Tuesday, November 13, 2007

Startup Trademarks: Thoughts from the Beauty Trenches

Even though I have given up exfoliating regularly so I can better serve my clients, I still care about beauty in general and the beauty business in particular. Because brand protection is important right from the start in the beauty business, it's a good reference point for all startups dealing with brand issues early. Facebook applications and other 2.0 folks, listen up:

Why trademark out of the gate? Many major retailers won't even consider trialing your products unless you've got solid trademark protection for each product. I wish registering marks was an academic exercise, but I've come across at least two new companies in the beauty business this month that are clearly using marks that are registered by someone else. They're going to have to re-think their web presence, branding and even their product packaging. (For those of you in high tech, I can save you heartache by telling you now, don't even think about naming anything after King Arthur and his knights. Not gonna happen.)

Searching for registered trademarks in your product class is not enough, either; there are some trademark owners who will come after you even if you're not operating in the same industry. A savvy trademark lawyer can clue you in on these.

How do I know? I have a little body and bath care business called Corner Office Beauty. The products are all named to fit our tag line, "Success is Beautiful." Thanks to certain trademark holders, some of our perfumes have been reduced to smells without names, at least until we can think of other labels.

For example, I wanted to do a limited edition scent called "Stealth Mode" (I think you know why). My trademark guru nixed the idea, noting that some fellow out there who, believing he owns all rights to the word "Stealth," will sue anyone and their mother who tries to market using the name. Not worth the litigation fees, according to Beauty Marks goddess Jessica Stone Levy.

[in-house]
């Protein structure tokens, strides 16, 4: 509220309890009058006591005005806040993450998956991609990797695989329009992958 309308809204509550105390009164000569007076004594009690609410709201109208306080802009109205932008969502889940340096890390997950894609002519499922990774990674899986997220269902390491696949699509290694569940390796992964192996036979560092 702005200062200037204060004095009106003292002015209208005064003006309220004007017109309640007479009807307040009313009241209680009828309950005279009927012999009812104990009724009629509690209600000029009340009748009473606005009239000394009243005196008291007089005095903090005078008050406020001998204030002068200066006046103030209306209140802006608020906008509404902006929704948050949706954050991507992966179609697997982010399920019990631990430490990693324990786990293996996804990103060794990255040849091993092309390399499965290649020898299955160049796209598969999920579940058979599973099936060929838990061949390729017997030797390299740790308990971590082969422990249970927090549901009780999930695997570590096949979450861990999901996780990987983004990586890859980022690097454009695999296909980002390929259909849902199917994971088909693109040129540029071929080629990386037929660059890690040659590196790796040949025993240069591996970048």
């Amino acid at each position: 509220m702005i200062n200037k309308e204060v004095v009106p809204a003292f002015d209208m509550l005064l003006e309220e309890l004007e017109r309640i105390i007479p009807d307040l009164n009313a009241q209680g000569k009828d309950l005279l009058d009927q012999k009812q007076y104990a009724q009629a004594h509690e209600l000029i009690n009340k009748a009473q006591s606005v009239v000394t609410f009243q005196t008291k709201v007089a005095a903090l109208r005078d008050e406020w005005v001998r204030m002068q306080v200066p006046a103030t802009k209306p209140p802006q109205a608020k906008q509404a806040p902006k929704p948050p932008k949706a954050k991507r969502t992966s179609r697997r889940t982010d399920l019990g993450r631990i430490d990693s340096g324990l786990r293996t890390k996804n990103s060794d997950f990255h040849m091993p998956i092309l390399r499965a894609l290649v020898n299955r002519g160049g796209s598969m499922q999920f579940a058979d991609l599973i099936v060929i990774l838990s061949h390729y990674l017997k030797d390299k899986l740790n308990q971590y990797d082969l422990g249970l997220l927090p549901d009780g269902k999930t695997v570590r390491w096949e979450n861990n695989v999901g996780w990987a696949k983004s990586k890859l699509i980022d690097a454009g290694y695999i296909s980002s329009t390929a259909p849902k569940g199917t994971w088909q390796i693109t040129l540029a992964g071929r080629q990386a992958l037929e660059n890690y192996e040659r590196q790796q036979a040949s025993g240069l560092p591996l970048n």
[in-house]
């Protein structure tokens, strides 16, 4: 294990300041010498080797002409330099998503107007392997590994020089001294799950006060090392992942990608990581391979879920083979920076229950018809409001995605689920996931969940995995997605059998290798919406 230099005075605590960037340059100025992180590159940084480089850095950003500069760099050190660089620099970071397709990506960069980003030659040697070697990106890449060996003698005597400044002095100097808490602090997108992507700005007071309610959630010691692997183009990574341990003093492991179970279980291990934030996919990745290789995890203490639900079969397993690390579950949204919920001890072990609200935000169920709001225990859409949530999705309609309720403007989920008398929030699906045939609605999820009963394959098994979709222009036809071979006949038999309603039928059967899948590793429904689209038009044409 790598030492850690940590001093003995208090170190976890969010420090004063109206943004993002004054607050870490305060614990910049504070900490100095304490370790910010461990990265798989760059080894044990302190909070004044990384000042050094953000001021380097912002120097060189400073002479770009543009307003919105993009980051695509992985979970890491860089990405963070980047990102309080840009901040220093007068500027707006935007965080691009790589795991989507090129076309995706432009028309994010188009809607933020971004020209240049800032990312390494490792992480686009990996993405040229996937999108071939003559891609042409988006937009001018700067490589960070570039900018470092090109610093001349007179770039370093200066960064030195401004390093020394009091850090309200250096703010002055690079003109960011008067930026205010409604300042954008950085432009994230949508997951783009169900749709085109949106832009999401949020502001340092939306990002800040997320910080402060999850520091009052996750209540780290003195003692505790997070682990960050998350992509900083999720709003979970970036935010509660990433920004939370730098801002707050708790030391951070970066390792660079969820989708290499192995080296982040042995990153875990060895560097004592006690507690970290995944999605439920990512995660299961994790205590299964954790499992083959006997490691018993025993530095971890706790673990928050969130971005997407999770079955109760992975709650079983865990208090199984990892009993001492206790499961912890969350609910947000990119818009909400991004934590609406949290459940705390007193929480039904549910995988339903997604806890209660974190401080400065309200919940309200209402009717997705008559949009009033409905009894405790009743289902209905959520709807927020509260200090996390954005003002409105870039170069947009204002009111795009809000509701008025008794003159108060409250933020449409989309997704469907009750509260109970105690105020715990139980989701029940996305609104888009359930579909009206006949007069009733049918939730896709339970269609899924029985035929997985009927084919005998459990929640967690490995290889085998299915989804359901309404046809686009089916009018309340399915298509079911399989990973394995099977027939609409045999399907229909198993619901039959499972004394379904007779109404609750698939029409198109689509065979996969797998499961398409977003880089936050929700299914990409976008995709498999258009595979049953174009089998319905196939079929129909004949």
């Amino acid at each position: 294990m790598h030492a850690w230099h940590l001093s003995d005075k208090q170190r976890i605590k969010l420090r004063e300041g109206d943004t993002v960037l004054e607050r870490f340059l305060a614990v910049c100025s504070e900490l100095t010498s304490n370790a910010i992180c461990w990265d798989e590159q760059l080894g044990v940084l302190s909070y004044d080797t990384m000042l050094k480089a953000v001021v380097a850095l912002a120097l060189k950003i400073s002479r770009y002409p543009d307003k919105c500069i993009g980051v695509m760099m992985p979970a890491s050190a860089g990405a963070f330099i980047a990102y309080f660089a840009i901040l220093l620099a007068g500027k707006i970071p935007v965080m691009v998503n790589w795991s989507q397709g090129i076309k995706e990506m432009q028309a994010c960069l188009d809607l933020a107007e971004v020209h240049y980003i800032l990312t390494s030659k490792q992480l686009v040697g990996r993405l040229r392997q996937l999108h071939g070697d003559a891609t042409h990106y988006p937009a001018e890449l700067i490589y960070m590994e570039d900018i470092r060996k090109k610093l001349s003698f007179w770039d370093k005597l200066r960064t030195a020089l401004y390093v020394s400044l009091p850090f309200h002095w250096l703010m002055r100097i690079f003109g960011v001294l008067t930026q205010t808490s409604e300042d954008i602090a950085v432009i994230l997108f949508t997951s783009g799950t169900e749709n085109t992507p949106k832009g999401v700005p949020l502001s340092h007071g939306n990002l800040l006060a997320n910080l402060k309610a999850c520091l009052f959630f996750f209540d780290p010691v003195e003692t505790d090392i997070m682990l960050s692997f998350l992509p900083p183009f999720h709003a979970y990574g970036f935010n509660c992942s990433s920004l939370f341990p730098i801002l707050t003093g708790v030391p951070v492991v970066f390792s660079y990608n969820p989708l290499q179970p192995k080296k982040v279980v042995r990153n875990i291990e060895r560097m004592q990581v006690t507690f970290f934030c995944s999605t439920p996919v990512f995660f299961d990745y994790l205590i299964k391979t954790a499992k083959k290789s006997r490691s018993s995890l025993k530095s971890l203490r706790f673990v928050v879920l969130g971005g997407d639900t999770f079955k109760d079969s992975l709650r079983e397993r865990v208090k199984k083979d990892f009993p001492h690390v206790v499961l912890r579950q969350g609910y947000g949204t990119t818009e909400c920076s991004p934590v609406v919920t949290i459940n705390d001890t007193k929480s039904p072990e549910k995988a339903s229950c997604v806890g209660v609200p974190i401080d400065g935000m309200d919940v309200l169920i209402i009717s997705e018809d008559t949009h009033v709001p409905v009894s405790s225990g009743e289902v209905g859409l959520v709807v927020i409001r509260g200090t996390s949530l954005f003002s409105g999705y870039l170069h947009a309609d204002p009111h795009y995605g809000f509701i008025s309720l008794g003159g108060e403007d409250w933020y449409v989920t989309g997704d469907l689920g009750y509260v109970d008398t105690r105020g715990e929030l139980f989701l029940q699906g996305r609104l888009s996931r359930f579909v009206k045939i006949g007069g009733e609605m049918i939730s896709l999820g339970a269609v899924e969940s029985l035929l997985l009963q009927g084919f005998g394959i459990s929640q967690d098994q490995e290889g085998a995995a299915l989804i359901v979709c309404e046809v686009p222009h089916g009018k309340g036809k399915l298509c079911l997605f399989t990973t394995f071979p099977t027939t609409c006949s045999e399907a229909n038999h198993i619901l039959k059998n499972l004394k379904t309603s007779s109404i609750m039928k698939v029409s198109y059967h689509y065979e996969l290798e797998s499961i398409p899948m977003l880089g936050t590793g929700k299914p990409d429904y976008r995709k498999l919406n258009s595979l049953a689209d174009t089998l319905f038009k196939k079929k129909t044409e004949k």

Likewise, I wish you could smell the comforting scent that we named "Mentor"; since most women don't seem able to find actual mentors, I decided to create a scent that would evoke a virtual one. A company that manufactures breast implants and other devices filed a protest to the proposed mark registration, and so we'll all have to continue to do without.

Even when designing packaging, you need to mindful of trademarks. Here are the comps created for SOCCER MOM (they're pre-production samples; the finals look much better): See the leather stripe on the sample on the far left? Too like Adidas, apparently.




Of course, none of this answers why some companies can brand based on the look and feel of other properties. If I were "That Girl" Marlo Thomas, I certainly would be speaking to Benefit about their new face primer, That Gal.Even the graphics are reminiscent of that series:



Like beauty startups, community and network-based startups need to consider trademarking and branding earlier and in a more comprehensive way than those of you who are in product development mode. Learn from my pain, so that you too, are not left with a handful of products that might as well be called "Silent But Deadly."

3 Comments:

Blogger Steve said...

Those products look great!!!! Please let me know where I can get them. Thanks!

5:53 PM  
Anonymous Jess said...

"Calling to mind" is A-okay, Suzie, as long as there's no likelihood of confusion. So no problem with "That Gal," believe it or not. Let Marlo be free to be, okay?

5:57 PM  
Blogger Jonas said...

Amazing post!

Sorry to hear about your trademark troubles - but thanks for sharing!

Probably can't even name the scents numerically... Chanel's Lagerfeld would set the dogs on you.

10:00 PM  

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